To qualify as a crime of violence under 18 U.S.C. § 16, Virginia's statute must involve (1) the use against the person or property of another (2) of physical force. Addressing the first element, the Leocal Court held that the "use of" physical force "against the person or property of another," see 18 U.S.C. § 16(a), requires "a higher degree of intent than negligent or merely accidental conduct," Leocal, 125 S.Ct. at 382. Leocal's holding left open the question of whether a mental state of recklessness suffices under 18 U.S.C. § 16. Under the Leocal Court's logic, however, it is clear that a crime requiring a mens rea of recklessness can be a "crime of violence." That is, the Court explained that to "use [something] against the person . . . of another" is to "actively employ [something] against another person." Id. (emphasis omitted) (internal quotations marks and citations omitted). Unlike a person who accidentally injures another person, a person who acts recklessly in bringing about harm to another is aware of the nature of his conduct and thus can be said to be "actively employ[ing]" the physical force that results in injury "against another." See id.; see also United States v. Trinidad-Aquino, 259 F.3d 1140, 1146 (9th Cir. 2001) ("[T]he crime need not be committed purposefully or knowingly, but it must be committed at least recklessly"); In re Alcantar, 20 I. N. Dec. 801, 813 (BIA 1994) ("18 U.S.C. § 16(b) does not require specific intent to do violence. It includes at a mini-mum reckless behavior . . .").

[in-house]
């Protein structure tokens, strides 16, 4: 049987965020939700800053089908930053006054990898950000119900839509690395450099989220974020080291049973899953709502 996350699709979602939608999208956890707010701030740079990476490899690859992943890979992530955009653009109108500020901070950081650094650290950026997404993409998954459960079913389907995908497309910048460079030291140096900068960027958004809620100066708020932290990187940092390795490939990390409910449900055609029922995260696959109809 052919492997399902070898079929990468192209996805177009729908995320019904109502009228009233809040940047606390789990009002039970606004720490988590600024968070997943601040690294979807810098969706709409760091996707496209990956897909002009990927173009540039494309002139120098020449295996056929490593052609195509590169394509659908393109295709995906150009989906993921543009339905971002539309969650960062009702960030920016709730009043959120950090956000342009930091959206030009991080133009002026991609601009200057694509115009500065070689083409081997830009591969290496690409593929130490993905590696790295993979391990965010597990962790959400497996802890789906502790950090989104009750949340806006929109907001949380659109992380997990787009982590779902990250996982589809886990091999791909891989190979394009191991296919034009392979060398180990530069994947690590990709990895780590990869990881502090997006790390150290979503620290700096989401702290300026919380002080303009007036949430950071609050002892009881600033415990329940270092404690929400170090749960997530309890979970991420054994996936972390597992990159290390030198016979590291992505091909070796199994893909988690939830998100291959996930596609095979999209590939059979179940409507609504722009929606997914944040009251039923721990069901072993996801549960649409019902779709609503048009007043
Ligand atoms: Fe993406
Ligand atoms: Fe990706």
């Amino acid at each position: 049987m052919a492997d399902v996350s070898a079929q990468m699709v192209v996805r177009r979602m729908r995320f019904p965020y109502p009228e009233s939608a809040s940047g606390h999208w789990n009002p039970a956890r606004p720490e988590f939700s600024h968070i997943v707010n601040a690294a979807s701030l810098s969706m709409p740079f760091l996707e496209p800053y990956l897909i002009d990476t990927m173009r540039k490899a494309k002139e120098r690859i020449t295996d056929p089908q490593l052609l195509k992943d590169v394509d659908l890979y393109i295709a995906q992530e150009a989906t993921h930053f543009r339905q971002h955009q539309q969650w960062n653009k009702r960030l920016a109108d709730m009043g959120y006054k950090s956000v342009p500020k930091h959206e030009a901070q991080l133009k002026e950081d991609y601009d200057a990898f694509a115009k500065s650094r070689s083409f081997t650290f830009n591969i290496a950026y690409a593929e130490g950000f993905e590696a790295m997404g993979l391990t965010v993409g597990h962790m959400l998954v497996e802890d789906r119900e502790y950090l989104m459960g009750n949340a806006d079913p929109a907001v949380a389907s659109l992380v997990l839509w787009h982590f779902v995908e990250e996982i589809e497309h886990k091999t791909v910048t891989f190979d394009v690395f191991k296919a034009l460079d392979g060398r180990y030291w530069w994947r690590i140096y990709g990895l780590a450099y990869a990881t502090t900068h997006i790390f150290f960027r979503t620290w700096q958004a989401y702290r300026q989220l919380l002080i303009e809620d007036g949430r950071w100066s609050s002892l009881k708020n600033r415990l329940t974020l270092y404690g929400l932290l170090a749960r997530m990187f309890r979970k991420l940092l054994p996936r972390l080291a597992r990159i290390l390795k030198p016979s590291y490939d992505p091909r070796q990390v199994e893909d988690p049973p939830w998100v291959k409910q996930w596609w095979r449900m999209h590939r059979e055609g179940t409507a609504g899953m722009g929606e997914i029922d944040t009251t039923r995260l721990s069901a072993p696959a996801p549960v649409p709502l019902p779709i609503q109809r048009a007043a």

In short, because Virginia's involuntary manslaughter statute requires a mens rea of recklessness, see Craig v. Commonwealth, 34 Va.App. 155, 538 S.E.2d 355, 360 (2000), it satisfies 18 U.S.C. § 16's requirement that it involve the use of physical force against the per-son or property of another.